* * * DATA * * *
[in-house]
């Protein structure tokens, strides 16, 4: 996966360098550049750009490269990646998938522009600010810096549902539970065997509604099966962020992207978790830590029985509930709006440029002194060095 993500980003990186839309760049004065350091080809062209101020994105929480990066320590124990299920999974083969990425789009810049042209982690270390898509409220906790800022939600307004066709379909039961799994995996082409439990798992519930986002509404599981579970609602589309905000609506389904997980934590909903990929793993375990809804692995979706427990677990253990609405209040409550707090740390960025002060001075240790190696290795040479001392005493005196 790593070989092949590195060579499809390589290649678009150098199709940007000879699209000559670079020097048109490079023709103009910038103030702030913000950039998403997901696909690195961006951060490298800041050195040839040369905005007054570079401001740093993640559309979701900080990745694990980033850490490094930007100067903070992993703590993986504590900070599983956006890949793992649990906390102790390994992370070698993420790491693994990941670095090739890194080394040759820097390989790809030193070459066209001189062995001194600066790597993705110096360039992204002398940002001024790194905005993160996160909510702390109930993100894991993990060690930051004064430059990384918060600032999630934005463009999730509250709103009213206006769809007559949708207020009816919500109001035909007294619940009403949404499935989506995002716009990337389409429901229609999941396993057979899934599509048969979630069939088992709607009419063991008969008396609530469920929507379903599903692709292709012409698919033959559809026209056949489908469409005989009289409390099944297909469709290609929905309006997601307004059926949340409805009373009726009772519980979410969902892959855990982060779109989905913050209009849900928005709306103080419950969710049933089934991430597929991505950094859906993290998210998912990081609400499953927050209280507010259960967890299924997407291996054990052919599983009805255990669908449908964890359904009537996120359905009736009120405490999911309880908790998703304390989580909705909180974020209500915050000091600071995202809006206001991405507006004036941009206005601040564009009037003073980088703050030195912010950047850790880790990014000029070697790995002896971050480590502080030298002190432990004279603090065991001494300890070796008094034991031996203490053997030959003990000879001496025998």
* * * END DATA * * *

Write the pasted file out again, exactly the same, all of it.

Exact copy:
[in-house]
């Protein structure tokens, strides 16, 4: 996966360098550049750009490269990646998938522009600010810096549902539970065997509604099966962020992207978790830590029985509930709006440029002194060095 993500980003990186839309760049004065350091080809062209101020994105929480990066320590124990299920999974083969990425789009810049042209982690270390898509409220906790800022939600307004066709379909039961799994995996082409439990798992519930986002509404599981579970609602589309905000609506389904997980934590909903990929793993375990809804692995979706427990677990253990609405209040409550707090740390960025002060001075240790190696290795040479001392005493005196 790593070989092949590195060579499809390589290649678009150098199709940007000879699209000559670079020097048109490079023709103009910038103030702030913000950039998403997901696909690195961006951060490298800041050195040839040369905005007054570079401001740093993640559309979701900080990745694990980033850490490094930007100067903070992993703590993986504590900070599983956006890949793992649990906390102790390994992370070698993420790491693994990941670095090739890194080394040759820097390989790809030193070459066209001189062995001194600066790597993705110096360039992204002398940002001024790194905005993160996160909510702390109930993100894991993990060690930051004064430059990384918060600032999630934005463009999730509250709103009213206006769809007559949708207020009816919500109001035909007294619940009403949404499935989506995002716009990337389409429901229609999941396993057979899934599509048969979630069939088992709607009419063991008969008396609530469920929507379903599903692709292709012409698919033959559809026209056949489908469409005989009289409390099944297909469709290609929905309006997601307004059926949340409805009373009726009772519980979410969902892959855990982060779109989905913050209009849900928005709306103080419950969710049933089934991430597929991505950094859906993290998210998912990081609400499953927050209280507010259960967890299924997407291996054990052919599983009805255990669908449908964890359904009537996120359905009736009120405490999911309880908790998703304390989580909705909180974020209500915050000091600071995202809006206001991405507006004036941009206005601040564009009037003073980088703050030195912010950047850790880790990014000029070697790995002896971050480590502080030298002190432990004279603090065991001494300890070796008094034991031996203490053997030959003990000879001496025998």